Mango Chutney, Beef Curry

Posted on March 15, 2013


Oh people, get ready. I’m about to make you really hate the fact there’s no Forsyth Farmers’ Market tomorrow because you’re gonna have to wait a week to pick up what I’m about to put down.

mango-chutneyThe Setup
Pat, of Vegetable Kingdom, found out I was blogging about the market and farmers, and promptly offered me a jar of my choice in exchange for a post. (YES. I am living one of my dreams.)

I chose what any self-respecting half-Indian redneck must choose: Mango Chutney, yo.

Definition: Chutney

A sometimes sweet, sometimes spicy, sometimes both, condiment usually made from fruits, vegetables and/or herbs, served primarily as an accompaniment, and brought to us from the flavor-brilliant Indian traditions.

Use #1: Direct consumption using my fingers

The point here is that you try it without the interruption of other flavors. Vegetable Kingdom’s is on the sweeter (in a good way) side of chutneys, with nice chunks of mango and peppers and a gingery essence.

Use #2: Savory Wasa Stacks

I hosted Breakfast For Dinner on Sunday. One person brought Wasa crackers and a mild cheddar, the perfect party appetizer. Another brought bacon, the perfect complement to our evening breakfast.

And then…magic happened: someone found the jar of Mango Chutney and created little stacks of crispbread, fancy cheese, BACON, and mango chutney and I got so distracted I forgot to take a picture. Try this; you will love it.

IMG_1225Use #3: (Haute) Beef Curry

Because I had it, I made mine with a Pineywoods filet mignon from Revival Foods. Totally unnecessary and luxurious. You could use any stew cut.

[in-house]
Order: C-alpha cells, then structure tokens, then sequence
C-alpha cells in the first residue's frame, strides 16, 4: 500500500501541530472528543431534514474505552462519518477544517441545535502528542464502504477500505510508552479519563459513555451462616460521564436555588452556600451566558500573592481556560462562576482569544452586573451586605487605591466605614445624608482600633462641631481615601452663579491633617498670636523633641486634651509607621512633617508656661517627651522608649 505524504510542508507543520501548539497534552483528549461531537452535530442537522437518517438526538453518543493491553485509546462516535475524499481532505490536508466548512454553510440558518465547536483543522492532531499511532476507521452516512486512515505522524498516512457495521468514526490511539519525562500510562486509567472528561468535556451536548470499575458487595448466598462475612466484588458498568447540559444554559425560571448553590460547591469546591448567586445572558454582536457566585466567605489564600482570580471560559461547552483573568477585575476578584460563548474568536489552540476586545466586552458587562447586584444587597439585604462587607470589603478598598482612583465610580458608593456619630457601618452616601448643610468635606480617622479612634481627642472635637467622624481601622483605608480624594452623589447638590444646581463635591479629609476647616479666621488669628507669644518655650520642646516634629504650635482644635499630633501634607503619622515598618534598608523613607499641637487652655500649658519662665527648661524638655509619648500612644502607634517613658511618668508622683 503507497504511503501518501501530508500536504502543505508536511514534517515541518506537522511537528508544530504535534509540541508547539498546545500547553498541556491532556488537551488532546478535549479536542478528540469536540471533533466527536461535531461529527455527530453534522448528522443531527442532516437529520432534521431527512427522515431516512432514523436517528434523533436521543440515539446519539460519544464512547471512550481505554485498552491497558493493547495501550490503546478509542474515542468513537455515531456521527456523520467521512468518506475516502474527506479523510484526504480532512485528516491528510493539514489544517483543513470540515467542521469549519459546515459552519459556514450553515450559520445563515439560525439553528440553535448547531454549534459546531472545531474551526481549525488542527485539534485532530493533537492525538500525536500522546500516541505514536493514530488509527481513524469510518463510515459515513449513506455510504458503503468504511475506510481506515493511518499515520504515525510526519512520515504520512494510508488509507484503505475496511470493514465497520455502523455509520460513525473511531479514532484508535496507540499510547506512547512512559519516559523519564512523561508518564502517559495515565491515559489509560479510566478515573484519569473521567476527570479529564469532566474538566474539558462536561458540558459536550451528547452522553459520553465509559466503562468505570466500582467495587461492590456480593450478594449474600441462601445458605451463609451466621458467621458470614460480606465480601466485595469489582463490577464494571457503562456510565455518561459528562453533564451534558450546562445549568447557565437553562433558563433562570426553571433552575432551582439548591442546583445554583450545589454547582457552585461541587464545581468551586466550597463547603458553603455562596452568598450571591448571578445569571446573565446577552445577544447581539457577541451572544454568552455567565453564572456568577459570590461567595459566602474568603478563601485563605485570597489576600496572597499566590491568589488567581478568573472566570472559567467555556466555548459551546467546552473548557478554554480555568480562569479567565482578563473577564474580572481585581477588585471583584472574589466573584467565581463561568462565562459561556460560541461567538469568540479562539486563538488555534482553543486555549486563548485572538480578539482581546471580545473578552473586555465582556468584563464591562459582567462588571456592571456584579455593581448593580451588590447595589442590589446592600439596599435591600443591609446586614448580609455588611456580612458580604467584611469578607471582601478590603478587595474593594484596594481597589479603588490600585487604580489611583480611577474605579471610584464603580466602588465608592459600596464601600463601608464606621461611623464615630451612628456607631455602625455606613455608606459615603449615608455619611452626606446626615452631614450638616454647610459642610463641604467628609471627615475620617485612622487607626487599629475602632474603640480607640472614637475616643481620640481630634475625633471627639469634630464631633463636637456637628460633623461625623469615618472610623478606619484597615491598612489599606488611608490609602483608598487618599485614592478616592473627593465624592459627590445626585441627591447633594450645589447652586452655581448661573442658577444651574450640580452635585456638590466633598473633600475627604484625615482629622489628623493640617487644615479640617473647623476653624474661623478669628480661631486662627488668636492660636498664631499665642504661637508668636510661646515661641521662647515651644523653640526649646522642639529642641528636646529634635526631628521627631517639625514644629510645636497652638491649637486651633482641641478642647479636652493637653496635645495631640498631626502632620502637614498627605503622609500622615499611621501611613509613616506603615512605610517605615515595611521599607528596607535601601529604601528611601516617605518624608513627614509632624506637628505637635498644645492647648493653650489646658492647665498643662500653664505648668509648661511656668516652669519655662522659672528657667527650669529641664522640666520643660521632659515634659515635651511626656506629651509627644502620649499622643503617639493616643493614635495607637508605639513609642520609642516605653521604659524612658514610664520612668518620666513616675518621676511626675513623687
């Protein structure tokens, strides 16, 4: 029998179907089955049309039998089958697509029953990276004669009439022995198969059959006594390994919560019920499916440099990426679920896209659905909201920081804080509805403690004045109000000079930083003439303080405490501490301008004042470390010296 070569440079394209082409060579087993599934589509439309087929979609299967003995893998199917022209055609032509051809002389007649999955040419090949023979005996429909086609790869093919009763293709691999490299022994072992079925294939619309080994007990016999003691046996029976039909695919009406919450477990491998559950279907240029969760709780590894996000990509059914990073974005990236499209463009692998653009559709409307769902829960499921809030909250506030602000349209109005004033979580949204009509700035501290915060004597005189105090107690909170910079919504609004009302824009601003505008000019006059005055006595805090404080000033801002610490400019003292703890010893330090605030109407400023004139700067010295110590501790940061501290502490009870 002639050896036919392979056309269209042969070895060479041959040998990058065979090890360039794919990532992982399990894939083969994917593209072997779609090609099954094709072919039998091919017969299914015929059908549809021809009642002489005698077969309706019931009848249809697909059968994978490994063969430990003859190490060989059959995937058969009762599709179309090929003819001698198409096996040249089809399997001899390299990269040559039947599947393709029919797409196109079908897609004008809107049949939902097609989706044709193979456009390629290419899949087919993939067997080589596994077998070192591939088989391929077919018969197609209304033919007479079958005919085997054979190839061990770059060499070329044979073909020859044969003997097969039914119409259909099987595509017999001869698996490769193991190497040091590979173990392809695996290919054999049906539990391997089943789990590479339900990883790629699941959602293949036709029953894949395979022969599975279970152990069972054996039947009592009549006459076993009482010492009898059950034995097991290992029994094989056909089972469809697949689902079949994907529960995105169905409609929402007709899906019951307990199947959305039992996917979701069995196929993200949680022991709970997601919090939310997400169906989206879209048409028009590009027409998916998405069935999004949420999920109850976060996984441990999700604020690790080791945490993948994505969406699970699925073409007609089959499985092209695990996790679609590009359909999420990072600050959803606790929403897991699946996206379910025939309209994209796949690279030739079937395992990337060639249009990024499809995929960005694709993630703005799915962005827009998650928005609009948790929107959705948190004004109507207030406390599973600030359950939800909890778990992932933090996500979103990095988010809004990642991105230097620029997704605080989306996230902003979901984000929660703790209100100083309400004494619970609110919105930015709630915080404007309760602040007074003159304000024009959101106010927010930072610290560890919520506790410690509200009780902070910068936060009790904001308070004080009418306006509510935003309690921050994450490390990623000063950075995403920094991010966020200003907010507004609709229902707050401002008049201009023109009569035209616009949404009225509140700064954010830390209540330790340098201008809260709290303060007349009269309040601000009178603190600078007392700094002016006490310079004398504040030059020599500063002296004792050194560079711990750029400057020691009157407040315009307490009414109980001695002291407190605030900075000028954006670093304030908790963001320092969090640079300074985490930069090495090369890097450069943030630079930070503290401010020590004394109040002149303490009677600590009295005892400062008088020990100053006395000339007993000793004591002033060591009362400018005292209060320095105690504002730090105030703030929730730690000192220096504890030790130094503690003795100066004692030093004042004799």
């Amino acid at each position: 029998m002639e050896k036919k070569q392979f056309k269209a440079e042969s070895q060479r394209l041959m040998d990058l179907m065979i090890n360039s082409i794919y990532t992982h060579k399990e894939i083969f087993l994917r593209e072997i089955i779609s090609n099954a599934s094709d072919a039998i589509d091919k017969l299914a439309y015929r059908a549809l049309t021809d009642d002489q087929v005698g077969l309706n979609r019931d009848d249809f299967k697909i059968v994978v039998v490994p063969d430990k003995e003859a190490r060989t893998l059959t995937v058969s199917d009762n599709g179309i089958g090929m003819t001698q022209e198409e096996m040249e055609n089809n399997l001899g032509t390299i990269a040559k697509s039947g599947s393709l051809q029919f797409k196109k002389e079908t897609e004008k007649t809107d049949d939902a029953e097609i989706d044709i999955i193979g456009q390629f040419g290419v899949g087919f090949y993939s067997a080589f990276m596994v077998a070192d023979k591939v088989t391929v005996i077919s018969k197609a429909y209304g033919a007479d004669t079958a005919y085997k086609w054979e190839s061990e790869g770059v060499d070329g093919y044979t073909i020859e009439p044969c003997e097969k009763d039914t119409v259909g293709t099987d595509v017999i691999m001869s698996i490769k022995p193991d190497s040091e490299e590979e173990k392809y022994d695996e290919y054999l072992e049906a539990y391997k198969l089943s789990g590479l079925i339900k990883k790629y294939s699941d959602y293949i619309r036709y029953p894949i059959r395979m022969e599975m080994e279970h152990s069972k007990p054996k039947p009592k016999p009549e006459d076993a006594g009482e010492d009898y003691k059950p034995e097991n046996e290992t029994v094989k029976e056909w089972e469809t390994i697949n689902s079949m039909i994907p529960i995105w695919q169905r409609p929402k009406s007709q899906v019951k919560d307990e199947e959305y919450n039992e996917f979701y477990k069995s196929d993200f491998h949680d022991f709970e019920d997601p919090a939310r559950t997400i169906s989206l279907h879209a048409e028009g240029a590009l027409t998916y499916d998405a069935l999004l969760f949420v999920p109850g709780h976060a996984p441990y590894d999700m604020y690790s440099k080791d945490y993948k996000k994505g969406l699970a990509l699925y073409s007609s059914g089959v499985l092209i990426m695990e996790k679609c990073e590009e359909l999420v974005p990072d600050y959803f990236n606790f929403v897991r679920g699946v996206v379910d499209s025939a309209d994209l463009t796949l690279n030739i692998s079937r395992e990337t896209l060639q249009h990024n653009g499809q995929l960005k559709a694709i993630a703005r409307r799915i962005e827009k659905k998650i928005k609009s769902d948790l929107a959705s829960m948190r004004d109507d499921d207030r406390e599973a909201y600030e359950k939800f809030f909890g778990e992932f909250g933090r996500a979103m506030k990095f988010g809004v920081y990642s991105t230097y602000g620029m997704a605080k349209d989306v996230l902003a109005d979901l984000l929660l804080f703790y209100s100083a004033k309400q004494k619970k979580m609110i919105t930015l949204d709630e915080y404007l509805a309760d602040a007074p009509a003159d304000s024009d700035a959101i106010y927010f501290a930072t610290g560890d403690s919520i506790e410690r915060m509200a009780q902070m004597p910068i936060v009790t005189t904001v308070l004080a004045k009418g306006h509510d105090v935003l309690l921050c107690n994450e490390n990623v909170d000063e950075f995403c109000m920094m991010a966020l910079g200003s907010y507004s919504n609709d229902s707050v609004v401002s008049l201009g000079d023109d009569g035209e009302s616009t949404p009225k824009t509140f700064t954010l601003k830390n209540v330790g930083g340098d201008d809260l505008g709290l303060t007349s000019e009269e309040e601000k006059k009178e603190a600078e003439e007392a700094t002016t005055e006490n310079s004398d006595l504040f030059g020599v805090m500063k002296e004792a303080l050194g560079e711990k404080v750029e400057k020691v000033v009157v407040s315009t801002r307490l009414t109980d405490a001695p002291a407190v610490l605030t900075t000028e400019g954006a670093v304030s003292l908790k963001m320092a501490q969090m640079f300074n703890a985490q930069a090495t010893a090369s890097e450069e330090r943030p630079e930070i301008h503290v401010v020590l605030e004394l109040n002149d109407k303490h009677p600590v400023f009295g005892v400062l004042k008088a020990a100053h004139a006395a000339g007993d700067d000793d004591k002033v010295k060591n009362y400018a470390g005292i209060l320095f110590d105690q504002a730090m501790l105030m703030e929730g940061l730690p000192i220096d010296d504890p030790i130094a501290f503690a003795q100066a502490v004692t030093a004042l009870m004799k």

• mustard oil
  • onion
  • fresh ginger
  • garlic
  • chili peppers
  • whole cumin seeds
  • peppercorns
  • whole cloves
  • stick cinnamon

IMG_1227Saute until onions are translucent. Feel free to add mustard seeds, ground coriander, bay leaf, etc.

  • beef cubes
  • ground spices like garam masala, turmeric, coriander, cardamom, cayenne
  • if you want to get real authentic, pick yourself up some asafoetida, amchur, or fenugreek

Brown the beef over medium to medium-high heat. Stir in:

  • cauliflower florets
  • eggplant cubes

Add a little water to moisten, and bring to a boil. Reduce heat, and simmer for 45-60 minutes.

Feel free to add some sort of tomato product, coconut milk, other vegetables, and/or a sweetening agent. And be sure to use fresh spices (i.e. not already in a can on a shelf) or grind your own (yeah, right).

I served this with papadum, sriracha, Vegetable Kingdom’s Mango Chutney, and, though not pictured, a Sweetwater IPA.


Many thanks to Pat for the chutney and the impetus! Check out the Vegetable Kingdom website for ways to find all of their products, which include soups, marinades, jams, dressings, sauces and more. You can, of course, find them every week at the Forsyth Farmers’ Market!